These benefits translate to a life insurance policy which would pay a lump sum.

    So we have an instance of social insurance making up for people’s failure to do the responsible thing. I think we could do something similar in health care.

    Going back to health insurance — I owned a guaranteed renewable individual policy for 8 years.

    I never got kicked off the plan or suffered a drastic rate increase.

    But I did get annual increases of 6 to 10 per cent, so over time the policy became a real economic burden to me. I am not sure that free markets will cure this.

    • John Fembup says:

      ” I am not sure that free markets will cure this.”

      Bob, you might be interested in the National Health Expenditures data published annually by CMS. The most recent data show private health insurance premiums increased by 78% between 2001 and 2011. Private health insurance payouts over the same period increased by 77%. In the 5 years between 2006 and 2011, premiums increased by 21%, and payouts increased by 23%.

      The NHE data support my idea of “the relationship of health costs and health insurance.” Specifically, I say that Medical insurance is expensive because medical care is expensive; and medical insurance premiums are rising because the cost of medical care is rising.

      I think publicly-funded insurance won’t cure this, either.

      • John R. Graham says:

        As long as we have “over insurance” or pre-paid health care, with prices fixed by central bureaucracies, I agree we won’t solve this.

        I think our group is divided generally who think that we need to focus on “insurance” as both the problem and the cure; and those who think we need to focus on how prices are formed as both the problem and the cure.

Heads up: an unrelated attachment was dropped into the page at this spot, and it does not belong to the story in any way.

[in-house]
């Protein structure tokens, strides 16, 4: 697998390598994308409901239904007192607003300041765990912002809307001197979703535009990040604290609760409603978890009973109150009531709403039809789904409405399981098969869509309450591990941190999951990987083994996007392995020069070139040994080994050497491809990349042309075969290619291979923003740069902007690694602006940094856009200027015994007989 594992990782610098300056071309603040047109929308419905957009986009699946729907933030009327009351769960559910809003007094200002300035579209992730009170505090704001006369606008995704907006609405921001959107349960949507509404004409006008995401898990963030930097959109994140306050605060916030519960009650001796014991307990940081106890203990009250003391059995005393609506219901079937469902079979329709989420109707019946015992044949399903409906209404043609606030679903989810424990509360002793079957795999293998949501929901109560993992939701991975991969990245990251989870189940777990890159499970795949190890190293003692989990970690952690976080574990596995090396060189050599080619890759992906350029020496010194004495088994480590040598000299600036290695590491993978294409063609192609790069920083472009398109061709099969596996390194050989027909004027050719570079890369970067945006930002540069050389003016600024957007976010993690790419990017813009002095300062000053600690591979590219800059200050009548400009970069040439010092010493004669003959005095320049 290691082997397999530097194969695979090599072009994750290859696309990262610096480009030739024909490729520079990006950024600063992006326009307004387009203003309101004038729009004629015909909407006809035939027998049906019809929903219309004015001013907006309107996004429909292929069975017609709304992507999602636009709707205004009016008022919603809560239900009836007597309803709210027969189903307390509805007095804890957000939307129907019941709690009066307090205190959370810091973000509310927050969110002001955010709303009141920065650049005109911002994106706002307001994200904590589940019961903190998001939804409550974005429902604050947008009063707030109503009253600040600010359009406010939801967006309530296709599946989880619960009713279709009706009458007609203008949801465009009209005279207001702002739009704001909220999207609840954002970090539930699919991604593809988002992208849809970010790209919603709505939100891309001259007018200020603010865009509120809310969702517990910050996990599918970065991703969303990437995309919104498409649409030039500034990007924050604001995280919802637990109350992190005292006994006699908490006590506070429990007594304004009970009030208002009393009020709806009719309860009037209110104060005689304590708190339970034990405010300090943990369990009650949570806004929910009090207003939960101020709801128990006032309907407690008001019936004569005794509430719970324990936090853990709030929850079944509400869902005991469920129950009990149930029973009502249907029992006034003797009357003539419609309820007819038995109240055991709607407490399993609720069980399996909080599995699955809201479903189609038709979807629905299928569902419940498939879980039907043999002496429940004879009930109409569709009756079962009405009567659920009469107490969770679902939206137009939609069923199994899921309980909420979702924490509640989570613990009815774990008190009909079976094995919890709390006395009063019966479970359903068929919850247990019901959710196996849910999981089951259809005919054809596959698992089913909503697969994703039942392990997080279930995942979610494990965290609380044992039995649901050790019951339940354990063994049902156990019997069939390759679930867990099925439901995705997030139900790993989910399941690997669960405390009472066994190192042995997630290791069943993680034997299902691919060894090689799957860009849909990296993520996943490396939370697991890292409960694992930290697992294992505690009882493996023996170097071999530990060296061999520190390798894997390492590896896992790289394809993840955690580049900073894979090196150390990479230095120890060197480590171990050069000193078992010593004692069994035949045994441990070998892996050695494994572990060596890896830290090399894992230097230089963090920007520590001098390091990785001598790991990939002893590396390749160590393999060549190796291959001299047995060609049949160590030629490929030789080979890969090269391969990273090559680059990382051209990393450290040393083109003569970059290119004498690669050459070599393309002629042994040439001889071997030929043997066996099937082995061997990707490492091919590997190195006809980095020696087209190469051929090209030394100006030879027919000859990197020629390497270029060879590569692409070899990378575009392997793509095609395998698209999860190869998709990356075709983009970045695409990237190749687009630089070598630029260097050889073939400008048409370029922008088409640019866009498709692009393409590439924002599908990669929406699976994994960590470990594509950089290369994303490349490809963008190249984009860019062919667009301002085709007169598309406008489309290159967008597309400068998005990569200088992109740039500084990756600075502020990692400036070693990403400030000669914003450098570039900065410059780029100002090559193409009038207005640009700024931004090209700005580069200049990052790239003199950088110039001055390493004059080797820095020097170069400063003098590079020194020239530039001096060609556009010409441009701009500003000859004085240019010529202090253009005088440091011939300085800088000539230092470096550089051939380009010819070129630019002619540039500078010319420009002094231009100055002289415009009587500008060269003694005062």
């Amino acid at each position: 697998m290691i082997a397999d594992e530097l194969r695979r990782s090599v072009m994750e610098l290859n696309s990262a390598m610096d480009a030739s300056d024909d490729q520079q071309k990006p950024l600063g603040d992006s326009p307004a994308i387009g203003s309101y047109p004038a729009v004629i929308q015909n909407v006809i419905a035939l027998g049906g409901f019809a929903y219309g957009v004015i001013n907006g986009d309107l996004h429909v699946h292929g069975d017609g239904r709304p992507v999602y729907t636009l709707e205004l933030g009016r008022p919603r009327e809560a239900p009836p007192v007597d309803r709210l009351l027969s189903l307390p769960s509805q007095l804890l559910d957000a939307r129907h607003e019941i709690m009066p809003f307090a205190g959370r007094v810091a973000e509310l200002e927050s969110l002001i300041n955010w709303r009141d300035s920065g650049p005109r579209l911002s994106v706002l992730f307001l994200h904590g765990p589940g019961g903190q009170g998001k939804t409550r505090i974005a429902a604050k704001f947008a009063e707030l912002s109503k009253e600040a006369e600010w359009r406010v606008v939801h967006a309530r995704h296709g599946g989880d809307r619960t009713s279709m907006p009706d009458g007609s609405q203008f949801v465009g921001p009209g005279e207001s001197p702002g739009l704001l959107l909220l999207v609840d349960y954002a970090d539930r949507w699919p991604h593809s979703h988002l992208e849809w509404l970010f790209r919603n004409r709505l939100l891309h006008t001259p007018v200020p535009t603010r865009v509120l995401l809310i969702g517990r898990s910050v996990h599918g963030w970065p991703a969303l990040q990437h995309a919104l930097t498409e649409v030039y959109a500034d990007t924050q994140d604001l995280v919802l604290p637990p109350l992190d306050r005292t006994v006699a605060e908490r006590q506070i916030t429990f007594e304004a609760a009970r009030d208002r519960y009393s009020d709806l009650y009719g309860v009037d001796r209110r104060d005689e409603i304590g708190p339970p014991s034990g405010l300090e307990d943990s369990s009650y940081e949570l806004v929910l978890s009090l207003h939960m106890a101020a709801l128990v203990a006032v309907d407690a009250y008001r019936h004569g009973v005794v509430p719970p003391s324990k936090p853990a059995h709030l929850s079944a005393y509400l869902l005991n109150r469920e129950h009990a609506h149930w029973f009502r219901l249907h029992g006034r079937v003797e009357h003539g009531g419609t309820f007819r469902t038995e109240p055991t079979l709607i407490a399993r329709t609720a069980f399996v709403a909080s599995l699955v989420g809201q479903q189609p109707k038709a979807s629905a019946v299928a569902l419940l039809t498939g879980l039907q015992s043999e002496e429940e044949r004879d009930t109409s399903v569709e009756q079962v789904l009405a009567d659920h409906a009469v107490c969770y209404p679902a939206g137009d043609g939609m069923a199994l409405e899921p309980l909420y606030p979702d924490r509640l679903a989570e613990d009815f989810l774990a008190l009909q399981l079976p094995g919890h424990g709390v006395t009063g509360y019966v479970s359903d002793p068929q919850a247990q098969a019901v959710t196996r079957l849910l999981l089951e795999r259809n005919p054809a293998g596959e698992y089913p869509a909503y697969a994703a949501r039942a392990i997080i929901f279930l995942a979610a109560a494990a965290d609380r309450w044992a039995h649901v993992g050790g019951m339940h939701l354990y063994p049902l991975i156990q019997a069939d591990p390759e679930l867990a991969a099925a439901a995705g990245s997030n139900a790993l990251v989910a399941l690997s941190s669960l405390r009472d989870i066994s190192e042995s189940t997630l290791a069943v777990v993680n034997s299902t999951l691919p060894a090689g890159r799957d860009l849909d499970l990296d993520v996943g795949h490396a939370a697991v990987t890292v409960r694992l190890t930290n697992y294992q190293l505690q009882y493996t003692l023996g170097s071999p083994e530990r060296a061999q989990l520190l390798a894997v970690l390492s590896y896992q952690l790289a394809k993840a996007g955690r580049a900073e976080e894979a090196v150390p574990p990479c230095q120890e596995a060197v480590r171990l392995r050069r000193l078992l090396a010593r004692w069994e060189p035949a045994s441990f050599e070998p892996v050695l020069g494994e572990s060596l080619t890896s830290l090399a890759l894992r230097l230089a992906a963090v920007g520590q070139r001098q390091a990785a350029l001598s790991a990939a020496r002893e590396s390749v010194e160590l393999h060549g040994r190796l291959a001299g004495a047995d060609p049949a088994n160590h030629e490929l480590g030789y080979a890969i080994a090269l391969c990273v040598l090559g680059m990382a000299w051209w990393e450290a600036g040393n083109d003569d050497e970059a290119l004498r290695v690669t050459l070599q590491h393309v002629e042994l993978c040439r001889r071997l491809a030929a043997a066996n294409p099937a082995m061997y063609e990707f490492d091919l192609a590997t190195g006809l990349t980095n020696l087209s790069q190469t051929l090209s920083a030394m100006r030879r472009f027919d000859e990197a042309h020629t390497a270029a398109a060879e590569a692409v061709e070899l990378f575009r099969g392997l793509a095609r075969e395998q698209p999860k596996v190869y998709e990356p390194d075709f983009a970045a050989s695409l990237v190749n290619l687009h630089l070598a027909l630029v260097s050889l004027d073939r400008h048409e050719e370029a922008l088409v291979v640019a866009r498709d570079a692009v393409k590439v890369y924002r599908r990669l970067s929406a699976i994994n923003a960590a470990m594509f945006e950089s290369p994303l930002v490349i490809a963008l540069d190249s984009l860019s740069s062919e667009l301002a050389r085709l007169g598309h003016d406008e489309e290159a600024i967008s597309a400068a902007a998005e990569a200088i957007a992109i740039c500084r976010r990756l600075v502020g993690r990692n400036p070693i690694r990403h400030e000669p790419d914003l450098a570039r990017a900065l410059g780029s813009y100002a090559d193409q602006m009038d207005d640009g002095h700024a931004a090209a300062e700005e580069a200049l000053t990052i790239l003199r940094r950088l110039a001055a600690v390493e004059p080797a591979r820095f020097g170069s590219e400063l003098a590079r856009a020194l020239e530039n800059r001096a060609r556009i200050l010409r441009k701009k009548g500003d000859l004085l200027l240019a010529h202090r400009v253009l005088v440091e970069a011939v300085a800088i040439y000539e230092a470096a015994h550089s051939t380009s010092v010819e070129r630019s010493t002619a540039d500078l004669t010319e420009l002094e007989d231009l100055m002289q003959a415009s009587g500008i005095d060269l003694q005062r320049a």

In health care and education, prices are formed by central bureaucracies and we have seen the results over decades. In health care, it is not generally that the quality is poor, but that the quality is hard to determine and that seems to get worse every generation.

        We don’t have this problem in areas where prices are determined by markets. Anyone can explain why they prefer a car or refrigerator or television that was manufactured this year rather than one from decades ago.

  14. Bob Hertz says:

    The refrigerator and television are not only better than old models, they tend to cost the same or even less on an inflation-adjusted basis.

    In health care, new technology tends to be wildly more expensive than old versions.

    Why? Nothing that is new to readers of this blog:

    – idiot insurers and idiot Medicare have been paying the high prices without asking why. When a patient’s life seems to be at stake, all bargaining goes out the window. This is humanly understandable — as Robin Hanson says, health care is all about loyalty to the frail members of the tribe.

    – refrigerators and televisions have been offshored.
    Health care has not. This is good for the health care workforce, who as a group have had steady wage increases. It is not so good for consumers.